Great Britain surged ahead in the medal race during Day 8 taking the third position behind China and the United States, who still has a one medal lead over China. The host country now has a total of 29 medals and 14 golds.
Team GB excelled in Day 8 rowing, earning golds in Men's Four and Women's Lightweight Double Sculls, and shined in athletics with three golds, including spectacular finishes by Mo Farah in the 10,000m, Greg Rutherford in the Long Jump, and poster girl of the Olympics, Jessica Ennis, in the Heptathlon.
Andy Murray and Laura Robson guaranteed a minimum silver in tennis Mixed Doubles. With the Mixed Doubles final and the Wimbledon rematch of Murray and Federer all taking place on Sunday, Wimbledon will be the hottest ticket for Day 9. No matter what happens on Centre Court on Sunday, Laura Robson has already earned a gold in the hearts of the British fans. And deservedly so. Not only has she had the courage to go into the spotlight with the world number four singles player, Andy Murray, but she has handled the pressure brilliantly through three close matches, serving out the first match against Czechs Hradecka and Stepanek and the semifinal match against Germans Lisicki and Kas.
Day 8 was the final day of indoor swimming events. With only the marathon swimming events remaining, the United States clearly swept the aquatic portion of the Olympic Programme, winning 30 of the total 96 medals awarded. Day 8 was also the final time great Olympian Michael Phelps competed in the pool - and Phelps and his US team wrapped up the gold in the team event - the perfect farewell.
Here are some highlights of the progress in Day 8's individual athletics and swimming events.
Men's 20km walk. China took double medals in the 20km walk. Leader Ding Chen set an Olympic record with his winning time of 1:18:46. This was a 0.3% improvement on Valeriy Borchin gold-medal time at Beijing. This was a record-breaking performance but the most impressive year for the Olympic event was 1972 when Peter Frenkel went faster than the standing gold-medal time by 7.7%.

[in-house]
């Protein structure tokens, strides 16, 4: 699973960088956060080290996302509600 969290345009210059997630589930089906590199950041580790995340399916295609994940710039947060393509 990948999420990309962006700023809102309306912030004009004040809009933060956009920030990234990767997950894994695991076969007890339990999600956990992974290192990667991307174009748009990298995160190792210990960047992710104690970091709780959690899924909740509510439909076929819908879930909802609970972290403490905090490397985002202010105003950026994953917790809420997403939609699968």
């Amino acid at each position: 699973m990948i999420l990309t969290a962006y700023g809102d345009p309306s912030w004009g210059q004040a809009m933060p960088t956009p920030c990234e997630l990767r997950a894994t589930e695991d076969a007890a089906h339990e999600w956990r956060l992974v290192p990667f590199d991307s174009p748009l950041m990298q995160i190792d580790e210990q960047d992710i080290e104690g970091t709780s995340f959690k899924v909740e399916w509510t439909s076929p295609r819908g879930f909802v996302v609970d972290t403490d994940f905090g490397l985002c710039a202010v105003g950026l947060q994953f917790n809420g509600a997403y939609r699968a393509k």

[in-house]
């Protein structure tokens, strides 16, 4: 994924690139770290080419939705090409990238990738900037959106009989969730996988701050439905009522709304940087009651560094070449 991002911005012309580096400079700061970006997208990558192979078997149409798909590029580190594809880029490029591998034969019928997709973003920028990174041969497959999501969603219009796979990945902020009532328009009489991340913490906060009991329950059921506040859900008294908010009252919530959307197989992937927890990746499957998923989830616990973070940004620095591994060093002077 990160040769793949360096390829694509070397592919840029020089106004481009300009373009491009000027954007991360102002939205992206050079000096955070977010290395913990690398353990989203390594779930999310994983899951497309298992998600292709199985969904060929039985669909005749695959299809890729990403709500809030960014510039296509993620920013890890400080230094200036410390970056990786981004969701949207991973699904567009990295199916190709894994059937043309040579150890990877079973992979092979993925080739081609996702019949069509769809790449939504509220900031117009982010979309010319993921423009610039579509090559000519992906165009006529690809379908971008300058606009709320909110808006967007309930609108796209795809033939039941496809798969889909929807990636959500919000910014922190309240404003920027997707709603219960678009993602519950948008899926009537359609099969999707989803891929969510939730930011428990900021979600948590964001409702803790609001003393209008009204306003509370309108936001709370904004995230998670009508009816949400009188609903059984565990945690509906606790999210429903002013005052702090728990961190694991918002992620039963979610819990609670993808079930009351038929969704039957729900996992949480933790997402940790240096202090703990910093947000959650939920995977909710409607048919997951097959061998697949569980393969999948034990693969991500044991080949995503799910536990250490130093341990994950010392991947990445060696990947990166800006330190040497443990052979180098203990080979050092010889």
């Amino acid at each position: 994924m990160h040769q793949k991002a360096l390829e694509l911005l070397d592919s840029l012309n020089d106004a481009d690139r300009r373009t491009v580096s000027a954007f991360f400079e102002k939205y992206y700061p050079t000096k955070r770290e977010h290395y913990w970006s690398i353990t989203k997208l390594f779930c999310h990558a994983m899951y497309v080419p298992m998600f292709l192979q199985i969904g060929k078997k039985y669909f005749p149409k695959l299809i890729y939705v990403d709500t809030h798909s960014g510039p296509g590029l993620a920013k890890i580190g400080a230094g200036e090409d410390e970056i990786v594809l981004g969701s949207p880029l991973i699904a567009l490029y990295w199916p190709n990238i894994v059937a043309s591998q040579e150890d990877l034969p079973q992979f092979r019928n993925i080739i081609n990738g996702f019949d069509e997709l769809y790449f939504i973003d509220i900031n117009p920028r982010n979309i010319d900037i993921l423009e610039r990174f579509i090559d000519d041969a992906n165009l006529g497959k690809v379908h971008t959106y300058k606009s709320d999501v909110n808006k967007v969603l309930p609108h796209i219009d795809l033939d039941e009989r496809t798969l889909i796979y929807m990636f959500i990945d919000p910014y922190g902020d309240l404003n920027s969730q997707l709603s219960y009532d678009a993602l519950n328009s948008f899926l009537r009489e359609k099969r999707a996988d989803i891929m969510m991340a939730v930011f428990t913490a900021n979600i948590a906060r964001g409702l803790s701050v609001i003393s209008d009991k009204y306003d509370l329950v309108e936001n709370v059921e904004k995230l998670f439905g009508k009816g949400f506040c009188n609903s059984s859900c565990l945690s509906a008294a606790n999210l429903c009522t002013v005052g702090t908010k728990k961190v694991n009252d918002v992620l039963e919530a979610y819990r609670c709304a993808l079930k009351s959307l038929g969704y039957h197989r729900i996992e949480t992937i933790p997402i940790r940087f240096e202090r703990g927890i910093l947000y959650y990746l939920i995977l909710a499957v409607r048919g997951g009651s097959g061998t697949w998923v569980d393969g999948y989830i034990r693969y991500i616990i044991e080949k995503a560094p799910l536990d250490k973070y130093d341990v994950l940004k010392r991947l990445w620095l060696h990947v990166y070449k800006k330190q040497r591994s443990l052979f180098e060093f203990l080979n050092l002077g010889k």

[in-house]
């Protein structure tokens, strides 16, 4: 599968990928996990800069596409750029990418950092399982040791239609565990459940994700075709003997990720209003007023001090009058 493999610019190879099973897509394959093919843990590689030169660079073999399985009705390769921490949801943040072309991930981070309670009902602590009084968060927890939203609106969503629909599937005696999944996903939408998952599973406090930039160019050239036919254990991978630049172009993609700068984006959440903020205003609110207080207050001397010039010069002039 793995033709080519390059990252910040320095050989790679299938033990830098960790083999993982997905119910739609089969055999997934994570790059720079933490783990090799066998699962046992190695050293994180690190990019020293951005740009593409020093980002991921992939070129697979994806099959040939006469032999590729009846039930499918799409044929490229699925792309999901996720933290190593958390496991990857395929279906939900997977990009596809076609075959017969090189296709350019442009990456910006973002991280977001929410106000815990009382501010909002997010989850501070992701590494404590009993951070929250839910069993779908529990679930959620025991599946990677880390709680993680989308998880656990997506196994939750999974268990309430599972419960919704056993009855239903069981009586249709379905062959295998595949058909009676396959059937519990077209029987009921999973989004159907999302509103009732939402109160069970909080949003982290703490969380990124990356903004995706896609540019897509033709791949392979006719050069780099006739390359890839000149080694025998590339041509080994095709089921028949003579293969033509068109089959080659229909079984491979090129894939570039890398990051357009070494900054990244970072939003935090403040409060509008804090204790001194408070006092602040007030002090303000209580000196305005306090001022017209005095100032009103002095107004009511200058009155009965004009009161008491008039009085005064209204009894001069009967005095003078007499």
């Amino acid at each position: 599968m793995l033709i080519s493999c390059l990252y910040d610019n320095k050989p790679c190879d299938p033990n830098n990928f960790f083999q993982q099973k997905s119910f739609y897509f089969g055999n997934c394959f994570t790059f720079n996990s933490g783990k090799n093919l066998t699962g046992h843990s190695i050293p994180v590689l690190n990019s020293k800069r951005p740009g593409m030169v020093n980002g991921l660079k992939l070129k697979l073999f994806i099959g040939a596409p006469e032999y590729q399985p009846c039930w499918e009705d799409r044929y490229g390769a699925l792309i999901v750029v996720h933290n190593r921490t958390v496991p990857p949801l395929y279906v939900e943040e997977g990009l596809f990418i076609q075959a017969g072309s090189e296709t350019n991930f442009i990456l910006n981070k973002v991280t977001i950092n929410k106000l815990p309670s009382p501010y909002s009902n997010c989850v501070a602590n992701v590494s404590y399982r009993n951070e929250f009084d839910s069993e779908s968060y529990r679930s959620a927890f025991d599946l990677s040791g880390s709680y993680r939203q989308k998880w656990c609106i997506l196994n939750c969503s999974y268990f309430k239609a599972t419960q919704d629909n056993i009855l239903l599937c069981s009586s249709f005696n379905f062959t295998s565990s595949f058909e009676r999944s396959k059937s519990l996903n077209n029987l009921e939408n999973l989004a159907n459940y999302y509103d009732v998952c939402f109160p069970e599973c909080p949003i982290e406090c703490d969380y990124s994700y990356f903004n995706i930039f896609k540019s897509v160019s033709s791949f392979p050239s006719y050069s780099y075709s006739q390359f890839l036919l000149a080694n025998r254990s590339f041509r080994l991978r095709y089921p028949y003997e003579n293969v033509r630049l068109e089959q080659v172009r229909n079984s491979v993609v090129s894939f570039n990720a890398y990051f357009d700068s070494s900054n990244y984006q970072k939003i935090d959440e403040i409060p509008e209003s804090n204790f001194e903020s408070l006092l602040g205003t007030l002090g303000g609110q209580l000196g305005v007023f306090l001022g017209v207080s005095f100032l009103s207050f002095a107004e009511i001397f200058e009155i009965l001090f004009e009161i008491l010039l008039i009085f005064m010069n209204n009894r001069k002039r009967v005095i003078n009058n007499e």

Women's Discus. Sandra Perković's 69.11m gold-winning discus throw brought the field closer to the standing Olympic record of 72.30m that was set by Martina Hellmann at the 1988 Games.
Men's Long Jump. Greg Rutherford gave the Olympic Stadium reason to sing God Save the Queen with a gold-medal jump of 8.31 meters. Still, no 21st-century Olympian has been close to American Bob Beamon's 8.9-meter feat at the Mexico City Games of 1968, one of the most outstanding performances in Olympic history.
Men's 10,000m. Mo Farah showed the home crowd that he could go the distance. A stunned Farah's 27:30.42 time was good enough to win gold. No one seemed more pleased than his training partner Galen Rupp who took the second spot alongside his friend on the Olympic podium. The medalists weren't as impressive as the Beijing champions lead by Ethiopia's Kenenisa Bekele, but none of the spectators seemed to mind.
Women's 100m. The event to decide the fastest woman in the world has been tainted in recent Olympic years by suspicions of doping. After Marion Jones lost her 100m gold at Sydney for using performance-enhancing drugs, many elite female sprinters have had to train under a perpetual shadow of doubt about whether they are running clean. But on Day 8, it was all about the race. In a race packed with track & field superstars, Shelly-Ann Fraser-Pryce emerged victorious with a 10.75-second time that was just 0.03 seconds in front of America's best chance for gold Carmelita Jeter.
Men's 1500m freestyle. The 1500m freestyle is the longest in-door swimming event for male competitors. It is also one of the oldest swimming events on the Olympic programme, though the distance raced varied between 1896 and 1904. Sun Yang of China earned a second gold with a world-record time of 14:31.02.
Women's 50m freestyle. The same day that decided the fastest woman on the track also determined the fastest woman in the pool. At the London Games, the title went to Ranomi Kromowidjojo of the Netherlands with an Olympic-record-breaking time of 24.05 seconds. Kromowidjojo took the Olympic record from Germany's Britta Steffen with a difference of just 1 one-hundredths of a second.